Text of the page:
“I thought Sally needed one,” Otero said. “I don’t even take mine around the way she takes hers. Hers goes everywhere. He has the biggest wardrobe a bear could ever possibly have.”

It’s true. Sanchez says she takes Tony Bear everywhere. He goes with her to work, on shopping errands, even to the laundromat. Inside the toy, there’s a mechanism that imitates a beating heart.

It was through Tony Bear, on Aug. 20, that Sanchez could see her son get married and have that dance she always dreamed of. After being given a bear to be his bride, Tony Bear’s family rented out a wedding hall, got a wedding cake and hosted a full wedding reception.

No expense was spared: party favors, rings, a red table — Jaramillo’s favorite color — for the bride and groom to sit at. There was a miniature red car adorned with a “Just Married” sign on the back.

And Sanchez got her dance. Tony Bear and his mother celebrated the occasion by swaying to Brooks & Dunn’s “Neon Moon” — Jaramillo’s favorite song.

“I got my dance with him,” Sanchez said. “I can create some memories, even if it’s with my bear. Because he knows that that bear is him.”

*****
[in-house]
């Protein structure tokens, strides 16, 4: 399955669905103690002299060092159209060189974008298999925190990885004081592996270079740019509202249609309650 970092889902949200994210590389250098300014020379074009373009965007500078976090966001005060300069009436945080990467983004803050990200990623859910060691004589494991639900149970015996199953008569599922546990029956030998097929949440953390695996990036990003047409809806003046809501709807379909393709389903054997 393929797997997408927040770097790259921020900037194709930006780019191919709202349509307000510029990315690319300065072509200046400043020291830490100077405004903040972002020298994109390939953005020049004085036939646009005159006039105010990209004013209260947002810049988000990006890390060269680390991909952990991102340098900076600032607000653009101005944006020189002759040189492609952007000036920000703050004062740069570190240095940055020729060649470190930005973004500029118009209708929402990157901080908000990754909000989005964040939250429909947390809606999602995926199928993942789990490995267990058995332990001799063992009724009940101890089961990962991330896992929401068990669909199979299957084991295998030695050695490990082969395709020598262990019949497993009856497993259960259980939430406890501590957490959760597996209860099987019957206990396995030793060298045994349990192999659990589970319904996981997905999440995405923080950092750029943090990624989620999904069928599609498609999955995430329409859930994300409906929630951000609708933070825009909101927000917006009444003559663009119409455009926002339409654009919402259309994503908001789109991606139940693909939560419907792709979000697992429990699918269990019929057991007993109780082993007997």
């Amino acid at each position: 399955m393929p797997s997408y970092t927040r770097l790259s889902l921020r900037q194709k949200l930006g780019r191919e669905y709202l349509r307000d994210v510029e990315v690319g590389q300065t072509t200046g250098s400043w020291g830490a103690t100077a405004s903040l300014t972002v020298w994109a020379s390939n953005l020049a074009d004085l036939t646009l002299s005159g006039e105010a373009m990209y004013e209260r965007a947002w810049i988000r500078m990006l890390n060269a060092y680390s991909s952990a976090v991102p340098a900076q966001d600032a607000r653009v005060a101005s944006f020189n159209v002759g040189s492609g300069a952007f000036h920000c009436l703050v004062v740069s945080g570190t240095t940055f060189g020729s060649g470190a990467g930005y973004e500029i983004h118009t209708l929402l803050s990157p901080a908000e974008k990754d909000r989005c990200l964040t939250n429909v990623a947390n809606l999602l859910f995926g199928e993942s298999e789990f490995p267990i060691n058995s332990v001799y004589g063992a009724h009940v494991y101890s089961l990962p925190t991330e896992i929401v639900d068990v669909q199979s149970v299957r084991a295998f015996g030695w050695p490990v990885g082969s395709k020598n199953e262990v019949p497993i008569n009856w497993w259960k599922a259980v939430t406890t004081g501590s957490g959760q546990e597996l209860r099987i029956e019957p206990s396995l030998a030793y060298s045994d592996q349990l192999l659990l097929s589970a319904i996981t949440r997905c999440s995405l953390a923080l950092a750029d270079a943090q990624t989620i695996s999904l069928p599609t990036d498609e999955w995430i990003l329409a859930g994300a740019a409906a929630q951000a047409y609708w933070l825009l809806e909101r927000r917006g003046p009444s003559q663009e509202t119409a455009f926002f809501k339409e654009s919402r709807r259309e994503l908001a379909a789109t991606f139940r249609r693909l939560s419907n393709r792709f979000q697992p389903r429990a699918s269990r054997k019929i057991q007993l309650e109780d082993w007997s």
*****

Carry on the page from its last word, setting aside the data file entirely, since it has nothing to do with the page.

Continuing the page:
Artist Ryan Saavedra works on a painting during a New Mexico Crusaders for Justice meeting earlier this month in Albuquerque. He was wearing an image of his late son, Ryan Saavedra Jr., who was fatally shot last year.

Ryan and Danielle Saavedra

Ryan Saavedra Sr. bought a ruby red 1966 Chevrolet C10 on Craigslist to give to his son, Ryan Jr. He picked it up in San Francisco, fixed it up and was looking forward to presenting it as a graduation gift.

“I told him, ‘Bring me the diploma, and I’ll trade you for the title,’ ” Saavedra Sr. recalled. “He had two weeks to graduate, so he was motivated to get this truck.”

Ryan Saavedra Jr. never graduated from high school.

He was shot and killed April 21, 2021, at an Albuquerque park.

“God takes the best,” his mother Danielle Saavedra said.

At a Crusaders’ meeting earlier this month, Ryan Jr.’s parents described their son as a vibrant 18-year-old who loved life. His mother recalled his prowess when it came to managing stocks, how he cared for his beloved dog Nipsey — named after late artist Nipsey Hussle — and the way he gave back to others less fortunate.

Ryan Sr. and Danielle also remember their son’s love for the finer things. Versace, Gucci and Air Jordan were brands Ryan Jr. enjoyed. His good taste extended into the kitchen, where he would sometimes text his mom what to cook and how to cook it.

“We’re the only ones in the neighborhood that would be eating lobster tail and steak on a Tuesday,” Ryan Saavedra Sr. said.

When asked if it gets easier coping with the loss of a loved one to gun violence, Danielle and Ryan Saavedra Sr. said it only gets worse.

“You see other kids, and they resemble your [child], and you’re like ‘Is that him?’ ” said Danielle Saavedra. “No, [he] just has his hair.”